Users can search the directory by sector within the biomass supply chain (e.g., Agriculture, Forestry, or Waste), biomass combustion (e.g., Cookstoves, Pellet stoves, or Boilers), biomass gasifiers, biomass to pellets, biomass to liquid biofuels, biomass to biogas, gas cleaning, safety and monitoring, consultancy, and more. With 23 companies represented in the directory, the WBA team hopes that the exposure they received during the conference will encourage manufacturers to complete the template to be listed in the directory (and that users will suggest products that ought to be included).
Internews’ Earth Journalism Network hosted a panel discussion featuring editors from five regional “GeoJournalism” websites whose works are highlighted in its new venture, Open Earth.
Open Earth brings together the work of journalists who have developed websites focused on isolated environmental issues that use geodata visualizations as an essential component of their reporting. In 2006, the Earth Journalism Network began working to establish “networks of environmental journalists in countries where they don’t exist” and building “their capacity where they do, through training workshops and development of training materials, support for production and distribution, and dispersing small grants.”
Environmental journalists around the world have been using Geojournalism.org tutorials to create data-driven environmental stories. The resulting websites highlight regions facing environmental issues, such as rainforests in the Congo Basin; the region that comprises the Himalaya-Hindu Kush mountain range and the Tibetan Plateau (“The Third Pole”), which contains the largest reserve of fresh water outside of the North and South Poles; the forests of South America; and the savannahs of southern Africa. Open Earth “brings the content of these sites together for the purpose of understanding how deeply interconnected environmental issues manifest internationally.” These include climate change, biodiversity, water, environment health, and oceans and coastal resources.
New OA Offering
CORA (Community of Online Research Assignments) is an OA resource for faculty and library staff that is “intended to be a collaborative space for adapting and experimenting with research and information literacy assignments. The assignments and resources will be enhanced by user feedback and become a rich corpus of ‘best practices.’” Developed at Loyola Marymount University with grant funding from the Statewide California Electronic Library Consortium (SCELC), CORA provides an easy mechanism for sharing learning and teaching materials with others who, in turn, will enhance their curriculum. “As educational resources are used, reused and repurposed, potentially throughout the world, new opportunities arise to apply your work to a wider context,” its website states. All assignments contributed to CORA are licensed under Creative Commons Attribution-NonCommercial-ShareAlike 3.0 United States.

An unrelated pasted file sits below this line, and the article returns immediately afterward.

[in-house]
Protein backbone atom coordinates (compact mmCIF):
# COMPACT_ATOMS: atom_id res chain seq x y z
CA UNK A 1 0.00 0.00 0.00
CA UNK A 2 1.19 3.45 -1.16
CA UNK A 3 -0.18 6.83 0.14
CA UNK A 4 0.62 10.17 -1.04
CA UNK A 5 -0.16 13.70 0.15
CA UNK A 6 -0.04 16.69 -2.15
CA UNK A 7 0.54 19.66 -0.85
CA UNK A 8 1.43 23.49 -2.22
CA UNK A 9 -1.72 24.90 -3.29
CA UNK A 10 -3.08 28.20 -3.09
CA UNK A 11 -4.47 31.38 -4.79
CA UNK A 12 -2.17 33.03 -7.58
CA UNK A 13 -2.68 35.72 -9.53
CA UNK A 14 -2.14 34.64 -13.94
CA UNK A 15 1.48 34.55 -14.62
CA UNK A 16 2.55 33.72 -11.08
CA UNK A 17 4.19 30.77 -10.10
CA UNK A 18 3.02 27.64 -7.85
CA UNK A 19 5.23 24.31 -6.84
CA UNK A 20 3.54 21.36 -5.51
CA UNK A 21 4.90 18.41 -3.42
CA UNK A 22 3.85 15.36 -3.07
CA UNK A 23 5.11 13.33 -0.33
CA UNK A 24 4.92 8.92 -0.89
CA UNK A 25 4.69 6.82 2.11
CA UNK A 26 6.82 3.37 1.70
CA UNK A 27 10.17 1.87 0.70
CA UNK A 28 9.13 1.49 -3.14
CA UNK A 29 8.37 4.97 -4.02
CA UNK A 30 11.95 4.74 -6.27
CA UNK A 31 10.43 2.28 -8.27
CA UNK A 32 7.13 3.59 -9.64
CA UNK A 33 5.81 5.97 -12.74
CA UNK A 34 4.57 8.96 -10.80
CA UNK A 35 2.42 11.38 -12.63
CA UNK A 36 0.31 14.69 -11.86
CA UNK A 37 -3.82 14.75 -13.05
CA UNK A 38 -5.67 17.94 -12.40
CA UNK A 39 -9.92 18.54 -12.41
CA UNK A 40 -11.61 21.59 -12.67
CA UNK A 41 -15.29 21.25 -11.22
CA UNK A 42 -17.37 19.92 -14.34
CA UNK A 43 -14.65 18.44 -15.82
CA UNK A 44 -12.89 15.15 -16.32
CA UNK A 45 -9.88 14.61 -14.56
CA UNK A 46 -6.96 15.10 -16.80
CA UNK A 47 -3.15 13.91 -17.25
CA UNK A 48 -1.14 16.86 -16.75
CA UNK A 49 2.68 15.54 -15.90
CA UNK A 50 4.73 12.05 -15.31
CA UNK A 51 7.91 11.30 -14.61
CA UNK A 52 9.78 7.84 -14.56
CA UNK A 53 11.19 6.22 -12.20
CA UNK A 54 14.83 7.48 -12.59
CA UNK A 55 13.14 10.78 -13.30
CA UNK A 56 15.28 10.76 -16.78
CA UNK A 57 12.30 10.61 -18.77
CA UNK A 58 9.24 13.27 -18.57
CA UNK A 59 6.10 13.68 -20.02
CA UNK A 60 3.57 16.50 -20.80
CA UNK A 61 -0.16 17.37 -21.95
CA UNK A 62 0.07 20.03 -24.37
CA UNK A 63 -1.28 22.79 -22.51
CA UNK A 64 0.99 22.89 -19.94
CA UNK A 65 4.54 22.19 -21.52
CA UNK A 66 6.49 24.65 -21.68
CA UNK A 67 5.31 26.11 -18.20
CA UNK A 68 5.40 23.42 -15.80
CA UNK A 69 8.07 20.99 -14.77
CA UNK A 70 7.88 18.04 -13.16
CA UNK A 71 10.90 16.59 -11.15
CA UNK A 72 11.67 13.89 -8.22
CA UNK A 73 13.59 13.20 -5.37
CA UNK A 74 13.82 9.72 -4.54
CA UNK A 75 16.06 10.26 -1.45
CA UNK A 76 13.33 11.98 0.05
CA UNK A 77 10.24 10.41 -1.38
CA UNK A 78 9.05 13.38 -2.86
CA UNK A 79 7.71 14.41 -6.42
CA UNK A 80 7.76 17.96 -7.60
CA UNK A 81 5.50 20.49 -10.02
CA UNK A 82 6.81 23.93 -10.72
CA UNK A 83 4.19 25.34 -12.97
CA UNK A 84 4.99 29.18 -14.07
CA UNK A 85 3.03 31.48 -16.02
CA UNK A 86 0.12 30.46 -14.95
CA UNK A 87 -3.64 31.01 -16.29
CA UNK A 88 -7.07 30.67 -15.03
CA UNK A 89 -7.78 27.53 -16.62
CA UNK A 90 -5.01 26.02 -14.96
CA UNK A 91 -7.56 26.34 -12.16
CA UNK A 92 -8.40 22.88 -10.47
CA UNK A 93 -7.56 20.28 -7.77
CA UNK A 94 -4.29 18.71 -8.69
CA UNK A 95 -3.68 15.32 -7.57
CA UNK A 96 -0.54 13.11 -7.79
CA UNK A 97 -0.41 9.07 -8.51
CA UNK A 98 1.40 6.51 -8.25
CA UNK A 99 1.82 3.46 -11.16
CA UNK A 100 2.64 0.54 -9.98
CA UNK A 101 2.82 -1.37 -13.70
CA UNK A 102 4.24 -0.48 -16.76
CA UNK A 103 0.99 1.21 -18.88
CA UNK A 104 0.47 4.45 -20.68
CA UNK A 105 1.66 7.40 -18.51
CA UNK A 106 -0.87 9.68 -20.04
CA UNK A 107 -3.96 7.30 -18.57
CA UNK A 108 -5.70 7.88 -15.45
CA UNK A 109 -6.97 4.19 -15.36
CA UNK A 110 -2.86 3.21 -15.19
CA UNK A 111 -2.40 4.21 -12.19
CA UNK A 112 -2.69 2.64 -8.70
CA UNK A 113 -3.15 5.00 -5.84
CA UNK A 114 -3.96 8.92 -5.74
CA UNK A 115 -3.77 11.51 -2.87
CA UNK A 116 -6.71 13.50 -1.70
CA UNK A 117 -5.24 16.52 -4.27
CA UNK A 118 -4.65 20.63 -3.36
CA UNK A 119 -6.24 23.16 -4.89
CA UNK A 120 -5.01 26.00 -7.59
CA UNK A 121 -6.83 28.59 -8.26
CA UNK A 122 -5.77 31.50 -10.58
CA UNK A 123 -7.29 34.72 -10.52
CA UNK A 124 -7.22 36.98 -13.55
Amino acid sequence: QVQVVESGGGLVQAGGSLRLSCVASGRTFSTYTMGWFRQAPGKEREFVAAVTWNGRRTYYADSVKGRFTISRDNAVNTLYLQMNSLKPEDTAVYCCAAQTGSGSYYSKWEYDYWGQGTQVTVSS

Assignments can be searched by information literacy concept, (e.g., Defines Information Need or Information Creation as Process), discipline (e.g., accounting or women’s studies), ability level (high school, undergraduate, or graduate), individual or group, or keyword. In addition to the contributed assignments, the site features links to useful resources for creating rubrics, mapping the curriculum, measuring outcomes, engaging students, and designing assignment worksheets. Users are encouraged to suggest teaching resources, OA textbooks for information literacy, and other assignments the site should link.
According to Lindsey McLean, instructional design librarian at Loyola Marymount University, CORA has 30 information literacy assignments, and she’s encouraged by the fact that more than 120 individuals have registered to become contributors since the official launch. Contributors are primarily librarians working at higher education academic institutions, but the team is looking at ways to reach English and first-year writing scholars by making these potential contributors aware of the repository and encouraging them to post their assignments there. Given that resources on the site support ACRL’s Framework for Information Literacy for Higher Education, McLean is surprised by the interest of K–12 librarians. She now envisions the possibility of building a sister repository of information literacy assignments for K–12 teachers to tap into in the future.
New Medical Offering
CANCER STATISTICS CENTER
The American Cancer Society (ACS) launched the Cancer Statistics Center, a new website that provides detailed statistics about the disease. It is a “comprehensive interactive resource for learning about the cancer burden in the United States.” Powering the site are data from ACS’s annual reports, “Cancer Facts & Figures,” which have been published annually since 1951, along with information from ACS’s annual “Cancer Statistics,” which is published in CA: A Cancer Journal for Clinicians. Users can view statistics by state or cancer type; metrics include current-year estimates for new cases and deaths, incidence rates and trends, mortality rates and trends, survival rates and trends, cancer screenings (e.g., mammograms and Pap tests), and risk factors (e.g., cigarette excise taxes, tobacco use, and overweight prevalence). Statistics for cancer among children and adolescents provide additional insights.